Terri Phoenix, who married her lesbian partner in Massachusetts, argued that opposition to homosexual marriage was based purely on religious grounds and that the Constitution prevents discrimination. She went so far as to argue that all relationships between consenting individuals, including polygamous ones, should be recognized so long as they are consensual, however she agreed that religious groups should not be forced to recognize these relationships. Dr. Cohen argued for gay marriage based on equality. However he also argued that modern social services have eliminated much of the need for marriage as a bedrock of society, saying “do we want a society that relies on pairs of people to care for each other?”, but added that he was unsure if he supported legal polygamy. Dr. Roedder argued that better maternity and paternity leave as well as pre-marriage counseling are better ways to protect marriage than not allowing gay marriage. Tami Fitzgerald provided a counter-weight to their arguments, strongly opposing gay marriage and arguing against it on both moral and practical grounds. She stated that marriage between a man and a woman is the bedrock of the family system which has served humanity well for millenia. Therefore, it makes little sense to change a working formula. She countered arguments about discrimination by saying that “every law is about discrimination: and that we have some protected classes such as age, sex and race, but “who you choose to have sex with is not a basis for special rights.”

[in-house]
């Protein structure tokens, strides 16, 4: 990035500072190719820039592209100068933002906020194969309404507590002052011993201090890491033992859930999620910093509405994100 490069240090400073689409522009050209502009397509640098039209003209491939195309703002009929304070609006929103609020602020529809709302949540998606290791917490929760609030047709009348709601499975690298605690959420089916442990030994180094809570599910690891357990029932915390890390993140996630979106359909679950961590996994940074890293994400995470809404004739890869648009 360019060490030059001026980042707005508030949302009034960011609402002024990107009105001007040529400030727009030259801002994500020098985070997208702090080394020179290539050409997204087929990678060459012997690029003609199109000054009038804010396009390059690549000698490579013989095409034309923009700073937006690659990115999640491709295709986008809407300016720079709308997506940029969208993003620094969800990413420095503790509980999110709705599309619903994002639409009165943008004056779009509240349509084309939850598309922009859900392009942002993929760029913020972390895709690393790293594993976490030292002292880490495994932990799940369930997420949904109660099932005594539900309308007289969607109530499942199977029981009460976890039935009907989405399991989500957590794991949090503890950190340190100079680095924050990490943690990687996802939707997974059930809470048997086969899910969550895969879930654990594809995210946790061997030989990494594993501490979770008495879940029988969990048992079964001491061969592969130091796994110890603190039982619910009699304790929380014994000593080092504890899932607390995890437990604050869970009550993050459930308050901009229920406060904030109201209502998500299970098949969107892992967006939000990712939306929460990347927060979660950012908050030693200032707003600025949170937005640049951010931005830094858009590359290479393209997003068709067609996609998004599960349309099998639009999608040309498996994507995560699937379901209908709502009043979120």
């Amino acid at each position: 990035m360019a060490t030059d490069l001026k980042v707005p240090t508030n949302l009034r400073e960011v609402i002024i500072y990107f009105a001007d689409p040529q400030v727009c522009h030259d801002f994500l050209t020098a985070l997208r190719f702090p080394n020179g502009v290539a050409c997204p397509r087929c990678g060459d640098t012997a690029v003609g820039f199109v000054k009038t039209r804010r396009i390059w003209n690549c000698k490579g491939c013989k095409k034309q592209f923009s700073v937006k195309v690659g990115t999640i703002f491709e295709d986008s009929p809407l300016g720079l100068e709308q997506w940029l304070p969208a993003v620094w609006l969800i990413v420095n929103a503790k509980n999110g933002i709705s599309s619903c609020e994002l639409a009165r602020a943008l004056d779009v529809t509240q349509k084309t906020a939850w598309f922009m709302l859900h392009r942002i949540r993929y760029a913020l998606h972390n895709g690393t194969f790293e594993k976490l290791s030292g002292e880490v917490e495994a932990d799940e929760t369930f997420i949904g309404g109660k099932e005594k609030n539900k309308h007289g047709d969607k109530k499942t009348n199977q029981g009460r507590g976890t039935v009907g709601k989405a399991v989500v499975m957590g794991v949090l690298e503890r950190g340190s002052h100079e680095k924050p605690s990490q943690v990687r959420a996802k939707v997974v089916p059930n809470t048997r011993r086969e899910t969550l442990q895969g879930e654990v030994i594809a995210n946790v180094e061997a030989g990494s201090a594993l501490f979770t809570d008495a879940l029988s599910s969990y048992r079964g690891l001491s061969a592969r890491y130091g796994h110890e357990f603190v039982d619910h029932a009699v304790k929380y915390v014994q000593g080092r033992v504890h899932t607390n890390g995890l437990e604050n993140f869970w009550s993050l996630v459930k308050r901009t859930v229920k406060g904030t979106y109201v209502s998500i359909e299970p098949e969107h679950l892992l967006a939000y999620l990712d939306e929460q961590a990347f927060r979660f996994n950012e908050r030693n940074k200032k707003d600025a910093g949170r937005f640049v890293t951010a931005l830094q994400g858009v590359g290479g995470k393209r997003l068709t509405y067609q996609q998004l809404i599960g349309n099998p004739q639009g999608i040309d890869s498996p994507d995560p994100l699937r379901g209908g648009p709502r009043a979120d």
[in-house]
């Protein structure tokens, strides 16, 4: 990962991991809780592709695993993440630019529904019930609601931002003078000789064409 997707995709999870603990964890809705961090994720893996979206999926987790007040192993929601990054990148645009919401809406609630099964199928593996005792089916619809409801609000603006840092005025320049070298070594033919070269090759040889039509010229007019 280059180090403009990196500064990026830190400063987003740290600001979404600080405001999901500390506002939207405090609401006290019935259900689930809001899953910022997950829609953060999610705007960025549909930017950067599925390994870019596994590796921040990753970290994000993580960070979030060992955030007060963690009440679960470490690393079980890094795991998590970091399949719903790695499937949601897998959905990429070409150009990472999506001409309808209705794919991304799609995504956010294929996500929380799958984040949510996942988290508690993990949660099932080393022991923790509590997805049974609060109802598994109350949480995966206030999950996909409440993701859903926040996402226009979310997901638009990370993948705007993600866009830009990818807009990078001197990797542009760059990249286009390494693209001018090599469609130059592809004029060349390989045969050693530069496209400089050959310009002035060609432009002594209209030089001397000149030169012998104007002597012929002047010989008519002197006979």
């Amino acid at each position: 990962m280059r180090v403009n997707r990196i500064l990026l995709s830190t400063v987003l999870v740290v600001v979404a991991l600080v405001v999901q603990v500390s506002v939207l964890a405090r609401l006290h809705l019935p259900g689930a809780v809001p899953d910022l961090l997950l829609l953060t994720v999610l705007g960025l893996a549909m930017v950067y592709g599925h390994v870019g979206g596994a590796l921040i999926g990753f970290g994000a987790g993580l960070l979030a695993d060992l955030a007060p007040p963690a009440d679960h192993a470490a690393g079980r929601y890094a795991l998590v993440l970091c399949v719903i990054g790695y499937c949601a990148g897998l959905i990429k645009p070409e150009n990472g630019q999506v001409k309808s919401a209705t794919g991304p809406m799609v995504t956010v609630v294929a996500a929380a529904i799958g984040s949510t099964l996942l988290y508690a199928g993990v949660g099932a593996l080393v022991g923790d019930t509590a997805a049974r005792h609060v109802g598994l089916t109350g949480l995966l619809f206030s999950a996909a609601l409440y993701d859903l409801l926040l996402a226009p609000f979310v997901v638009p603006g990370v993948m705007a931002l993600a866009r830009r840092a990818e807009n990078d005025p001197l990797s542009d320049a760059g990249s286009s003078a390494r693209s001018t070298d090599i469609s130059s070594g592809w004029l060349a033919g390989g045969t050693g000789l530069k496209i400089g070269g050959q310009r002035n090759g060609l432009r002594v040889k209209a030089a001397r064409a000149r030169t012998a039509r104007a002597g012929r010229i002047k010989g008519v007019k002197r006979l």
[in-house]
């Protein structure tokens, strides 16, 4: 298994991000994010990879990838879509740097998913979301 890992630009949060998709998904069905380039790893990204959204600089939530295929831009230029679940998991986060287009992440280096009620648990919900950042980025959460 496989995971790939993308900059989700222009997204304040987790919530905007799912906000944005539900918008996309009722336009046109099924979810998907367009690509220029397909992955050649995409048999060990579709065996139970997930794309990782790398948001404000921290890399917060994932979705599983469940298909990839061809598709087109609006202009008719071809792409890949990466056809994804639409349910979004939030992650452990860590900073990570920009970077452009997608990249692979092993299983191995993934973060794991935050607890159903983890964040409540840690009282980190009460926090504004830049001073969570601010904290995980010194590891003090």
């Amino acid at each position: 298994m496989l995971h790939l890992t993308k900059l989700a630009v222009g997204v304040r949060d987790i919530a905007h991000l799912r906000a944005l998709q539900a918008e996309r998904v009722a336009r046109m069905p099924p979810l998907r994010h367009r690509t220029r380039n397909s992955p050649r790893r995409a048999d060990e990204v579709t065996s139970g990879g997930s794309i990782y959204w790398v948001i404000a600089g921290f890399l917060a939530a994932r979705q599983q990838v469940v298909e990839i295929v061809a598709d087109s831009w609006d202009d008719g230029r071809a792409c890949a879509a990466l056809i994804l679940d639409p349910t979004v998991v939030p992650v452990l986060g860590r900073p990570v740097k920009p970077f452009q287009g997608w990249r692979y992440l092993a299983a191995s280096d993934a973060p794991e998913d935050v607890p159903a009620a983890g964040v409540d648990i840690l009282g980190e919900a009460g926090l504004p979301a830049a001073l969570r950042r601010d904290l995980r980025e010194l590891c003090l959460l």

I had a chance to speak with Frank Schaeffer following the discussion and got to ask him a few questions. First I asked, what about Christians such as William Wilberforce and Harriet Beecher Stowe who were driven by their religious views to take part in politics and became forces for good in the world? He replied by saying that they lived in a different day and age, when a higher percentage of the population of their respective countries were Bible-believing Christians, and therefore they were able to be effective through politics whereas such tactics will not work today and are also unfair to the large percentage of American society which does not follow Christianity. I also asked him about how we determine law, since all laws are based on morality. He agreed that all laws are based on morality, but said that the moral code that governs state conduct is different from the morality that governs everyday life. What Christians need, he says, is a shift in method from engagement in politics to engaging people. Rather than forcing change from the top, we should work at changing people’s opinions.